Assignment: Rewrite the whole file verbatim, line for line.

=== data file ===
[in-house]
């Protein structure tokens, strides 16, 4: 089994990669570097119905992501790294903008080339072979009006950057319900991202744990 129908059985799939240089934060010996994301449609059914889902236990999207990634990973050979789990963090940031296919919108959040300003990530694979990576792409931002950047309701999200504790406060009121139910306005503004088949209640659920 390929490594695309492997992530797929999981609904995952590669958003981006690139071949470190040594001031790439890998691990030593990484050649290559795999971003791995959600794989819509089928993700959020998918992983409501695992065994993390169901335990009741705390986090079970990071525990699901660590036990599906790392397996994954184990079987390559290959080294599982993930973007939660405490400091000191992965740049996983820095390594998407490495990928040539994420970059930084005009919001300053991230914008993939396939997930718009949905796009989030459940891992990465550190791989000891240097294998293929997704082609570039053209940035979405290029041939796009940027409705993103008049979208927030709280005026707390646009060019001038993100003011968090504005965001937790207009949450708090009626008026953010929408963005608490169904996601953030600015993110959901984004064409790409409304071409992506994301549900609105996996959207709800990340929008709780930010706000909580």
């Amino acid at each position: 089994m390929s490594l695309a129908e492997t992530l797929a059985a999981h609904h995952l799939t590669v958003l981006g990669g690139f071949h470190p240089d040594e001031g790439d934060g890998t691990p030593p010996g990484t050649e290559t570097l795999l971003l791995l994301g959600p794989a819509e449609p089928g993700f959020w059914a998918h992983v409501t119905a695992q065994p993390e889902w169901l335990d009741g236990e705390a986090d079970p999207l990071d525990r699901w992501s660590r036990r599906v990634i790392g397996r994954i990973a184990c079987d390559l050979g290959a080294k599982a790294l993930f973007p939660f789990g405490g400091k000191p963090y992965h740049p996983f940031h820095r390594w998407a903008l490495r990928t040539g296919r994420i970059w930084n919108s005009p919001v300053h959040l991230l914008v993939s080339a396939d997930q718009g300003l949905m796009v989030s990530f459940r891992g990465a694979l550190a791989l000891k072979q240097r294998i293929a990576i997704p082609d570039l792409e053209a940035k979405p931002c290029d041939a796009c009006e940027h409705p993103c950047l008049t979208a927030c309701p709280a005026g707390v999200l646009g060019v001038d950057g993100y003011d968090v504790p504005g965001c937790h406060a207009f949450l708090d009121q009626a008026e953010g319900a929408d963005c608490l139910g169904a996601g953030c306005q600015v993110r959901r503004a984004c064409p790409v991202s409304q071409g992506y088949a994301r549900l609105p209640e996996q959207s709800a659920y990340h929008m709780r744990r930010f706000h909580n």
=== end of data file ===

[in-house]
């Protein structure tokens, strides 16, 4: 089994990669570097119905992501790294903008080339072979009006950057319900991202744990 129908059985799939240089934060010996994301449609059914889902236990999207990634990973050979789990963090940031296919919108959040300003990530694979990576792409931002950047309701999200504790406060009121139910306005503004088949209640659920 390929490594695309492997992530797929999981609904995952590669958003981006690139071949470190040594001031790439890998691990030593990484050649290559795999971003791995959600794989819509089928993700959020998918992983409501695992065994993390169901335990009741705390986090079970990071525990699901660590036990599906790392397996994954184990079987390559290959080294599982993930973007939660405490400091000191992965740049996983820095390594998407490495990928040539994420970059930084005009919001300053991230914008993939396939997930718009949905796009989030459940891992990465550190791989000891240097294998293929997704082609570039053209940035979405290029041939796009940027409705993103008049979208927030709280005026707390646009060019001038993100003011968090504005965001937790207009949450708090009626008026953010929408963005608490169904996601953030600015993110959901984004064409790409409304071409992506994301549900609105996996959207709800990340929008709780930010706000909580």
């Amino acid at each position: 089994m390929s490594l695309a129908e492997t992530l797929a059985a999981h609904h995952l799939t590669v958003l981006g990669g690139f071949h470190p240089d040594e001031g790439d934060g890998t691990p030593p010996g990484t050649e290559t570097l795999l971003l791995l994301g959600p794989a819509e449609p089928g993700f959020w059914a998918h992983v409501t119905a695992q065994p993390e889902w169901l335990d009741g236990e705390a986090d079970p999207l990071d525990r699901w992501s660590r036990r599906v990634i790392g397996r994954i990973a184990c079987d390559l050979g290959a080294k599982a790294l993930f973007p939660f789990g405490g400091k000191p963090y992965h740049p996983f940031h820095r390594w998407a903008l490495r990928t040539g296919r994420i970059w930084n919108s005009p919001v300053h959040l991230l914008v993939s080339a396939d997930q718009g300003l949905m796009v989030s990530f459940r891992g990465a694979l550190a791989l000891k072979q240097r294998i293929a990576i997704p082609d570039l792409e053209a940035k979405p931002c290029d041939a796009c009006e940027h409705p993103c950047l008049t979208a927030c309701p709280a005026g707390v999200l646009g060019v001038d950057g993100y003011d968090v504790p504005g965001c937790h406060a207009f949450l708090d009121q009626a008026e953010g319900a929408d963005c608490l139910g169904a996601g953030c306005q600015v993110r959901r503004a984004c064409p790409v991202s409304q071409g992506y088949a994301r549900l609105p209640e996996q959207s709800a659920y990340h929008m709780r744990r930010f706000h909580n």